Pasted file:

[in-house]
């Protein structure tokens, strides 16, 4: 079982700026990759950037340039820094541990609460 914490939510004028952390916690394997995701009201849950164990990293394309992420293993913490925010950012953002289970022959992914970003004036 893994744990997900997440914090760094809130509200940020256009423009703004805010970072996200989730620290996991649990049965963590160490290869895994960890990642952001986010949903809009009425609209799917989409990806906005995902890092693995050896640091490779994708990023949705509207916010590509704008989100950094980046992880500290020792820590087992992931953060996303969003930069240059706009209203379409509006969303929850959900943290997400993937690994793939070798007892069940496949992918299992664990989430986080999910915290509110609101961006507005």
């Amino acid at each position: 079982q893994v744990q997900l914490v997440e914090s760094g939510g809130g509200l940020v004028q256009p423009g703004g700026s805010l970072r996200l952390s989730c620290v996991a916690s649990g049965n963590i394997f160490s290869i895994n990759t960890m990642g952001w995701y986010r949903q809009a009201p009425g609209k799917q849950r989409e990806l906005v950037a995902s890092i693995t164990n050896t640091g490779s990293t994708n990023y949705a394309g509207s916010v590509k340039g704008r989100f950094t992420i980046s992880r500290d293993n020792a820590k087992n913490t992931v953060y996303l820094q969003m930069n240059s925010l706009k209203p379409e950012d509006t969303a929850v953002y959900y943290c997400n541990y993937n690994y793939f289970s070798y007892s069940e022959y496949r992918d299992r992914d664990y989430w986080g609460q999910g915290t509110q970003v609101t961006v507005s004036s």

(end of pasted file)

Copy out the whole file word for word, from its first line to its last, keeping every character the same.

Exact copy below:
[in-house]
């Protein structure tokens, strides 16, 4: 079982700026990759950037340039820094541990609460 914490939510004028952390916690394997995701009201849950164990990293394309992420293993913490925010950012953002289970022959992914970003004036 893994744990997900997440914090760094809130509200940020256009423009703004805010970072996200989730620290996991649990049965963590160490290869895994960890990642952001986010949903809009009425609209799917989409990806906005995902890092693995050896640091490779994708990023949705509207916010590509704008989100950094980046992880500290020792820590087992992931953060996303969003930069240059706009209203379409509006969303929850959900943290997400993937690994793939070798007892069940496949992918299992664990989430986080999910915290509110609101961006507005």
């Amino acid at each position: 079982q893994v744990q997900l914490v997440e914090s760094g939510g809130g509200l940020v004028q256009p423009g703004g700026s805010l970072r996200l952390s989730c620290v996991a916690s649990g049965n963590i394997f160490s290869i895994n990759t960890m990642g952001w995701y986010r949903q809009a009201p009425g609209k799917q849950r989409e990806l906005v950037a995902s890092i693995t164990n050896t640091g490779s990293t994708n990023y949705a394309g509207s916010v590509k340039g704008r989100f950094t992420i980046s992880r500290d293993n020792a820590k087992n913490t992931v953060y996303l820094q969003m930069n240059s925010l706009k209203p379409e950012d509006t969303a929850v953002y959900y943290c997400n541990y993937n690994y793939f289970s070798y007892s069940e022959y496949r992918d299992r992914d664990y989430w986080g609460q999910g915290t509110q970003v609101t961006v507005s004036s």